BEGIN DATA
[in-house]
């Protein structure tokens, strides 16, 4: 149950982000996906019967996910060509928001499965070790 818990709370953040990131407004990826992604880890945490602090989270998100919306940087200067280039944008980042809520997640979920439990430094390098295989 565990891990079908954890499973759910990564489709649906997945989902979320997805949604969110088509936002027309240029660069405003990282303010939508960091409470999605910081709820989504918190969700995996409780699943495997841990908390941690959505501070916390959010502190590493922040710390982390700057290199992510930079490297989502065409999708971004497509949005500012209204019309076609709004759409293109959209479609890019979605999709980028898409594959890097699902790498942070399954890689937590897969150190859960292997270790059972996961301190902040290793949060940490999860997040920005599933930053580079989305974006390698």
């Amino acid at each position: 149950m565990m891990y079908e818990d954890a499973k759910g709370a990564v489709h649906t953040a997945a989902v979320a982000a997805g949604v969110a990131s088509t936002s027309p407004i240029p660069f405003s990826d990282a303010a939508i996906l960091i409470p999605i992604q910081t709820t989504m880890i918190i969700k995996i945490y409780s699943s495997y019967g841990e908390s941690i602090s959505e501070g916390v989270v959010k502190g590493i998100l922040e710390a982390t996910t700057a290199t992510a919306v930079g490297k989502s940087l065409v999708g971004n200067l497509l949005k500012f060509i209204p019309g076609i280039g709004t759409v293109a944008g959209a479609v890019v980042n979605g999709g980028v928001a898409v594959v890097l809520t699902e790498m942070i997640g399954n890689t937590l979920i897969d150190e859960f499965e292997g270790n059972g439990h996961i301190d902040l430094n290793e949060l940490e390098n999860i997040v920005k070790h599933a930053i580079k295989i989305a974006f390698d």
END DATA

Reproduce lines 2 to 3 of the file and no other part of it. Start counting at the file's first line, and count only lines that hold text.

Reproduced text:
């Protein structure tokens, strides 16, 4: 149950982000996906019967996910060509928001499965070790 818990709370953040990131407004990826992604880890945490602090989270998100919306940087200067280039944008980042809520997640979920439990430094390098295989 565990891990079908954890499973759910990564489709649906997945989902979320997805949604969110088509936002027309240029660069405003990282303010939508960091409470999605910081709820989504918190969700995996409780699943495997841990908390941690959505501070916390959010502190590493922040710390982390700057290199992510930079490297989502065409999708971004497509949005500012209204019309076609709004759409293109959209479609890019979605999709980028898409594959890097699902790498942070399954890689937590897969150190859960292997270790059972996961301190902040290793949060940490999860997040920005599933930053580079989305974006390698």
């Amino acid at each position: 149950m565990m891990y079908e818990d954890a499973k759910g709370a990564v489709h649906t953040a997945a989902v979320a982000a997805g949604v969110a990131s088509t936002s027309p407004i240029p660069f405003s990826d990282a303010a939508i996906l960091i409470p999605i992604q910081t709820t989504m880890i918190i969700k995996i945490y409780s699943s495997y019967g841990e908390s941690i602090s959505e501070g916390v989270v959010k502190g590493i998100l922040e710390a982390t996910t700057a290199t992510a919306v930079g490297k989502s940087l065409v999708g971004n200067l497509l949005k500012f060509i209204p019309g076609i280039g709004t759409v293109a944008g959209a479609v890019v980042n979605g999709g980028v928001a898409v594959v890097l809520t699902e790498m942070i997640g399954n890689t937590l979920i897969d150190e859960f499965e292997g270790n059972g439990h996961i301190d902040l430094n290793e949060l940490e390098n999860i997040v920005k070790h599933a930053i580079k295989i989305a974006f390698d």